Good news! (2)

GodfatherofSoul (174979) | about 2 years ago | (#41337345)

Now when I read an article about an Oort cloud object 10,000 AU from the Earth, I'll know to scrub off that extra 2000 km from my mental model.

Not a good measure... (1)

tekrat (242117) | about 2 years ago | (#41337375)

I mean, how many Libraries of Congress is this new measurement?

Re:Not a good measure... (1)

jqpublic13 (935916) | about 2 years ago | (#41337473)

That depends if you place the books end-to-end, stack them on top of each other, or rip our their pages and fold them into a complex daisy chain.

Re:Not a good measure... (1)

Capt.DrumkenBum (1173011) | about 2 years ago | (#41338029)

I prefer to measure in Linguine.
In that case: 787357214210.526631

Thank you, Bob Barker. (4, Funny)

Minwee (522556) | about 2 years ago | (#41337851)

Now that it's "Fixed", it's technically an Astronomical Eunuch.

I wonder how much AU is in ... (1)

140Mandak262Jamuna (970587) | about 2 years ago | (#41337887)

... lengths of football fields. Or school buses lined up end to end. Or number of King Georges standing with arms out stretched touching finger tips to finger tips stretching all the way from the center of Earth to center of Sun. That is the kind of units that makes sense. Not this convoluted French thingies that we don't even agree on the right way to spell, meter? metre? what the hell?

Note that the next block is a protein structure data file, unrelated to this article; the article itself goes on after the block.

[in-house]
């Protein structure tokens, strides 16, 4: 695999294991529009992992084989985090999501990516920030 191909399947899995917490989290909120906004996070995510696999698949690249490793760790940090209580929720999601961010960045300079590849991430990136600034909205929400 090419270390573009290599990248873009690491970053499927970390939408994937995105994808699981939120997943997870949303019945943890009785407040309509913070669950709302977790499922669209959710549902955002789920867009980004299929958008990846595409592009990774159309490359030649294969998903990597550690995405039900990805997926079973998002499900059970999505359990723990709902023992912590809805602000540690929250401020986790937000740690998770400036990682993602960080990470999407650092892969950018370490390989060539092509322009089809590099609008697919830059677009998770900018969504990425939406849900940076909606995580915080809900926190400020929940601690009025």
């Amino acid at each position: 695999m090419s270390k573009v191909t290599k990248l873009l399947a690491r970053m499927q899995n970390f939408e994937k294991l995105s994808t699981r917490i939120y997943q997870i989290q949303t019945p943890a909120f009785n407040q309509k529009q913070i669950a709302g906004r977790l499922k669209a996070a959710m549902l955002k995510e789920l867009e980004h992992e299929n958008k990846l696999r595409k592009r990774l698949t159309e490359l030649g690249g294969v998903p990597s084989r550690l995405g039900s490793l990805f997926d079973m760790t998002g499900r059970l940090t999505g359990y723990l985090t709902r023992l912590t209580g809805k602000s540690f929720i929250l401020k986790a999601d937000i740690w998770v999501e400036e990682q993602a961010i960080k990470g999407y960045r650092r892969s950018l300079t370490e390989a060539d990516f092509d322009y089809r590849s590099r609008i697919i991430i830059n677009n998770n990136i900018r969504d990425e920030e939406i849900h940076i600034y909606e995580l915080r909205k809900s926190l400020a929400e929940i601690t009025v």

How much is that in Cesium atom wavelengths? (3, Funny)

jfengel (409917) | about 2 years ago | (#41337909)

Or more correctly, units of c times the period of "radiation corresponding to the transition between the two hyperfine levels of the ground state of the caesium 133 atom". Let's get this down to fundamentals and not muck about with intermediate convenience units like "meters".

the chronoss unit (0)

Anonymous Coward | about 2 years ago | (#41337975)

damn this is even easier to remember
150 billion meters
wow add a few meters and its suddenly not hard to forget....sides i am da man

At last (2)

NumenMaster (618275) | about 2 years ago | (#41338235)

We can rest easy now.

Need to do a new release of our calculator! (0)

Anonymous Coward | about 2 years ago | (#41338327)

Hello,

I work for a company that makes graphical calculators... and we do handle AU.... and we just did a release...
and now we need to do another release to handle that new change...

crud!!

Ah, I love unit conversions... (1)

Iniamyen (2440798) | about 2 years ago | (#41338393)

Almost as much as I love speeding to work in the morning @ 0.000000032 parsecs per leap year.

Excuse me, I'm going to go cook my lunch @ 69 million Joules per day.

Kerning adjustment... (1)

BubbaDave (1352535) | about 2 years ago | (#41338479)

Kerning adjustment would have taken care of it.
Nobody takes the trouble anymore...

Dave

So why are we using it? (1)

jgtg32a (1173373) | about 2 years ago | (#41338675)

If the distance is going to be bouncing around for various reasons it sounds like it isn't a good measurement. Personally I've always liked using light second as a measurement.